Gone are the days when kids just went out the door and played. The world is a different place than it was in Brooklyn in the fifties. Creeps hunt children on the streets even in the best of neighborhoods. Parents have become so protective of their kids that they monitor their every move. "OK, we have a play date with Tommy at 3:15 this afternoon. I'll drive you to his house, walk you to the door, and pick you up at exactly 5:30. Make sure to call me on your cell phone every half hour to let me know you're OK." Maybe an exaggeration, but only a slight one.
We had so much more freedom as kids. Mom (who was still home to look after us and not working two jobs so the family could drive a BMW) would send us out after school to play; when we saw our fathers coming home from work we knew it was time to go home. On non-school days we were on the street by 8 am and played until the lamppost came on. Maybe we would rush in at noon for a hurried peanut butter and jelly sandwich, but then it was back out on the street. Having so much time for ourselves we invented games to play. I have described some of these in past posts so I won't repeat myself. Suffice to say that we were rarely bored.
Just as there is a caste system in India, there were class divisions among street kids. Though we sported no colored dots on our foreheads to mark our status, there was a definite, unspoken pecking order.Every few years you moved up with your age mates to another league so to speak. At the park you got to play on the better ball fields. You were picked earlier when sides were chosen for a game. There was some overlap in the groups based pretty much on your ability, for instance, a 12-year old kid with talent sometimes got invited to play with the 15-year olds and was given a chance to prove himself. If he delivered he became a regular part of the older group's player pool. This was quite a feat in our kid universe...like jumping from AA ball straight to the majors.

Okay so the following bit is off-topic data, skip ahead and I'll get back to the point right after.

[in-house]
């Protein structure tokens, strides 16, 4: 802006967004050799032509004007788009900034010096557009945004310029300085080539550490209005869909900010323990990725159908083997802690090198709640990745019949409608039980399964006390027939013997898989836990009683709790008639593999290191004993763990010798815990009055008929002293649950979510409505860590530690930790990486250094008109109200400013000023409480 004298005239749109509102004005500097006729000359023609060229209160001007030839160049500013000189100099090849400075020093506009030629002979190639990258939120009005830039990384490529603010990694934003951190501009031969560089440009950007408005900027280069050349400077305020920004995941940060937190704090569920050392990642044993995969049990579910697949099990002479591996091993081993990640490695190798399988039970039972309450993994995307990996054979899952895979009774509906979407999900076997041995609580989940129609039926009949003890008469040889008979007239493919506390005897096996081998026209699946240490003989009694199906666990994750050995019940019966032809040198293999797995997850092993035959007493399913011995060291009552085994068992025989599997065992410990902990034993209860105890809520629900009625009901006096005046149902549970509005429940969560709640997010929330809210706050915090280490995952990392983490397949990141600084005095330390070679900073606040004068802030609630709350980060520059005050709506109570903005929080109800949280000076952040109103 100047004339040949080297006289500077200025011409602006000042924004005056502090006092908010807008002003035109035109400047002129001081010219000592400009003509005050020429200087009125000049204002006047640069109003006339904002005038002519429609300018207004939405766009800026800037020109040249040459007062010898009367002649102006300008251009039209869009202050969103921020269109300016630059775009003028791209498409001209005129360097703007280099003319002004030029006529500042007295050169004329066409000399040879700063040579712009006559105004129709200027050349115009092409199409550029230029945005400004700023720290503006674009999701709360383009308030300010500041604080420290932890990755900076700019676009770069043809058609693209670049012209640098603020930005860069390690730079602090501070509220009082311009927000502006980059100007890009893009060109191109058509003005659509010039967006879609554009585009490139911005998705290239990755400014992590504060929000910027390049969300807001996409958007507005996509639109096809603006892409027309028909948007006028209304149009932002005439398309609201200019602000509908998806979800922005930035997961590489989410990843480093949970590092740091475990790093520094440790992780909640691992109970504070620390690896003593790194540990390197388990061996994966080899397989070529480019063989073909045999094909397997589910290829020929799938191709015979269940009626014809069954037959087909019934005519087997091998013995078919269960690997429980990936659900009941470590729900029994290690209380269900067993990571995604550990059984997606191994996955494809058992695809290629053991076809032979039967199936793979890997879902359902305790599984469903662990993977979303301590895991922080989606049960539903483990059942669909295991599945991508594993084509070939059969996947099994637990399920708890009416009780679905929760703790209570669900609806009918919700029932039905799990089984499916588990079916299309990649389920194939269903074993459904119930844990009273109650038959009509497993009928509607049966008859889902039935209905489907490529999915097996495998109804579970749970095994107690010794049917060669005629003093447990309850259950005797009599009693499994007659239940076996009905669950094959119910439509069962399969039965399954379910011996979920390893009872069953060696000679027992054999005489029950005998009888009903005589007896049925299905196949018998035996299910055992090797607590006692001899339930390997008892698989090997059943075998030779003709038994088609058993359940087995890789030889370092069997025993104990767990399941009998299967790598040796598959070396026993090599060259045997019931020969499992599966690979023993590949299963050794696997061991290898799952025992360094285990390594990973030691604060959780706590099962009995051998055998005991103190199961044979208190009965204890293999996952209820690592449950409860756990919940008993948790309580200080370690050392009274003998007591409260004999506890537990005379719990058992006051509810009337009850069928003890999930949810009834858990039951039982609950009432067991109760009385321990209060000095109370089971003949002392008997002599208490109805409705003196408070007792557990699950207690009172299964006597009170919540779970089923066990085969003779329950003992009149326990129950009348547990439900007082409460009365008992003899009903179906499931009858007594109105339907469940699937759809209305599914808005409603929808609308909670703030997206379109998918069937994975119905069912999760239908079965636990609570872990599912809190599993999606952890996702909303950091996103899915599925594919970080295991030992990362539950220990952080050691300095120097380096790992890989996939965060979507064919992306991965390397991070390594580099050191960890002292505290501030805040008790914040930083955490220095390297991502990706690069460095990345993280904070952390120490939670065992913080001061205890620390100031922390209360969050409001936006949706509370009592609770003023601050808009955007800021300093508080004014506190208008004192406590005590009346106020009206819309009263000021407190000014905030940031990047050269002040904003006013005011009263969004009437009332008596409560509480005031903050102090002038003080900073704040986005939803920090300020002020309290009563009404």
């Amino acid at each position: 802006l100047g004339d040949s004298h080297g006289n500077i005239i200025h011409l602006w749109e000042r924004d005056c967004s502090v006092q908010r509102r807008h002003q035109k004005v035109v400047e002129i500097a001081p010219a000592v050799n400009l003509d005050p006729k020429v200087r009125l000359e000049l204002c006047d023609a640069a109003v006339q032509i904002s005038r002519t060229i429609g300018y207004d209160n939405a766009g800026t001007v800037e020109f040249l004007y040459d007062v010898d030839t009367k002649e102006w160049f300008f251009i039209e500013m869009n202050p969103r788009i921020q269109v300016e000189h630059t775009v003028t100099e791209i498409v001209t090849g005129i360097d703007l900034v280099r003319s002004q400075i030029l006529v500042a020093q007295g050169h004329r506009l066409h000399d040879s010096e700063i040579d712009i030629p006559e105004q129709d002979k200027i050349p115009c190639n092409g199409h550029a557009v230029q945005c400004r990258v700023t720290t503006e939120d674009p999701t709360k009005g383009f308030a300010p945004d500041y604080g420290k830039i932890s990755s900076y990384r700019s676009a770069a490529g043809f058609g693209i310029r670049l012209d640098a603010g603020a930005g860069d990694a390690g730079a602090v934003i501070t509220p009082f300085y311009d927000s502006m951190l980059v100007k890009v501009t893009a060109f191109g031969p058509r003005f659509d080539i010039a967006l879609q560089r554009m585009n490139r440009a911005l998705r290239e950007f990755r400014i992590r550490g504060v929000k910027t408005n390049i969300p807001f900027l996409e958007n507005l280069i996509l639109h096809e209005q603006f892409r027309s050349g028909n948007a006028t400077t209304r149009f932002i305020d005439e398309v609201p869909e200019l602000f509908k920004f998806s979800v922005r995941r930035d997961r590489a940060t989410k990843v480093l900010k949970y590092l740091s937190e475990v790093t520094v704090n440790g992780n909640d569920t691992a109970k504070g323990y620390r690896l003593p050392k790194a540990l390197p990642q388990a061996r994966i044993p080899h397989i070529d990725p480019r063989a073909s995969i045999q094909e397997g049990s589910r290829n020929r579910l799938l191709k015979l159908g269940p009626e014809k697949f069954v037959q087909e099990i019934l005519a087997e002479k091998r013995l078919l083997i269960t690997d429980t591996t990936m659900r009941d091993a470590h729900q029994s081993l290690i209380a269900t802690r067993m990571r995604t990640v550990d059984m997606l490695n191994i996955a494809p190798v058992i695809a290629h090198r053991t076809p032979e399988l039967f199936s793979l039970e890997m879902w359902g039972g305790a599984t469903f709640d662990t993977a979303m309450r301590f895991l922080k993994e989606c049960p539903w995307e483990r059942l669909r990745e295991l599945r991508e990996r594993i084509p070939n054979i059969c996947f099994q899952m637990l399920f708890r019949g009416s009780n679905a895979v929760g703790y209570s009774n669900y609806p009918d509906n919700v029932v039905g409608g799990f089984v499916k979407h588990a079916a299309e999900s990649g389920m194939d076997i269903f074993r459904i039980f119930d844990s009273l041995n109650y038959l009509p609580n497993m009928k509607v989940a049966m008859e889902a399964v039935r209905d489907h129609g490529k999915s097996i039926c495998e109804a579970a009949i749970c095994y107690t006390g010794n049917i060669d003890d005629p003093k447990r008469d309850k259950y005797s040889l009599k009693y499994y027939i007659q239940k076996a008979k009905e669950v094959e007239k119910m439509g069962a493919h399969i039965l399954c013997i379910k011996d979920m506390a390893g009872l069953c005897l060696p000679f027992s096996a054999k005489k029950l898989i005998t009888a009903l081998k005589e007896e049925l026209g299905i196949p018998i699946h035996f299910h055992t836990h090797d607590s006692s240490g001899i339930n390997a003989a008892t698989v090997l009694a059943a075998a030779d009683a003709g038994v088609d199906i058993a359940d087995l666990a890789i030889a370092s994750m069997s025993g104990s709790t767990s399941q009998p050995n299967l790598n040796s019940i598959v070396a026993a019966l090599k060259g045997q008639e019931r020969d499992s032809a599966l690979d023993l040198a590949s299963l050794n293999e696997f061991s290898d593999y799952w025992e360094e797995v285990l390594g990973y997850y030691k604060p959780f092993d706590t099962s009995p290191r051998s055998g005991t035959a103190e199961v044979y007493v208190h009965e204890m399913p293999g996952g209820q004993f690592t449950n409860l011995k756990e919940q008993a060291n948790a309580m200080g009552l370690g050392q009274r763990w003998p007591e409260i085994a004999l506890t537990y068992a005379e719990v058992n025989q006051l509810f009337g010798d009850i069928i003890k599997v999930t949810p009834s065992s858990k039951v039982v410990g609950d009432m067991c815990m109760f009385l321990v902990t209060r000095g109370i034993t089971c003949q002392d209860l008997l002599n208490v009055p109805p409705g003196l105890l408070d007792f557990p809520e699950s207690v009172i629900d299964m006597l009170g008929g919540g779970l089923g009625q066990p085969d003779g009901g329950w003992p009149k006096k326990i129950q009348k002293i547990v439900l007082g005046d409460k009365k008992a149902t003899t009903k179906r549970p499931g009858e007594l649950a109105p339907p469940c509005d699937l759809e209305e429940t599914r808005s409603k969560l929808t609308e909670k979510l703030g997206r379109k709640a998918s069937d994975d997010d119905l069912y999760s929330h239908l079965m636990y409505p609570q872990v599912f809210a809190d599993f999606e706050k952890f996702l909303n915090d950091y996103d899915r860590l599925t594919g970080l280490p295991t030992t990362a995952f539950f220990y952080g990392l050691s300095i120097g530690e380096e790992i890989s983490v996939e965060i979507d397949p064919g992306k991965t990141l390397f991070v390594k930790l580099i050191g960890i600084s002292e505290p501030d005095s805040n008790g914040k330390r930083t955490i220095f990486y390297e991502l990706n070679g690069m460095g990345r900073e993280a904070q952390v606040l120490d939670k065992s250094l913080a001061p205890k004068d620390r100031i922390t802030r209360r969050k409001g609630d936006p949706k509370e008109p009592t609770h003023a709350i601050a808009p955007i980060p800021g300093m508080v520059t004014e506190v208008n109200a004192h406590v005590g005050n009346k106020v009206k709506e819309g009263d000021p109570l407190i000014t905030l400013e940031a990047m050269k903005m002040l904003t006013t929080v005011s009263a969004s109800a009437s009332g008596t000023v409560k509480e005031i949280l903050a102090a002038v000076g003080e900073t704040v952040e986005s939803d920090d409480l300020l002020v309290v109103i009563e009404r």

Maybe the biggest leap came when you were invited to play with the "men"... groups in their 20s, 30s, and 40s. In Brooklyn, you didn't stop playing ball just because you were out of your teens. Anyone who grew up on the streets will remember married men out in the street playing stickball in their pizza-man undershirts. One of the defining moments of my youth came from making the most of such a rare opportunity. One cold day we tagged along with the men on the block to Highland Park where they held regular touch football games. They tolerated us just so they had someone to run for sodas and cigarettes after the game.
We usually hung out on the sidelines watching the men, all pretty good athletes, go at each other. During the game a guy named Anthony DiBiase (called Dukie because everybody had a nickname) went down with a twisted ankle. The quarterback on one of the teams, an Italian-hating Irish cop named Eddie Braden, pointed to me and said: "Hey kid, fill in for Dukie." It wasn't a question but a command. I was around 15 at the time and pitted against bigger guys who were not above throwing a forearm into your puss before they "touched" you to stop the play.
I was on fire that day. Being much smaller and faster, it was easy to get open. Eddie kept finding me on short passes, long passes, any ball he threw up I pulled in. After the game, which we won handily, Eddie called me over and said in front of the men: "This kid has the best hands of any little dago I ever played with." He signalled for one of my friends to come over and ordered him to go buy sodas for the both of us. I felt ten feet tall at that moment; lower caste kids rarely got praise from the Alpha dog. I was proud not just for myself, but for struggling little dagos everywhere.
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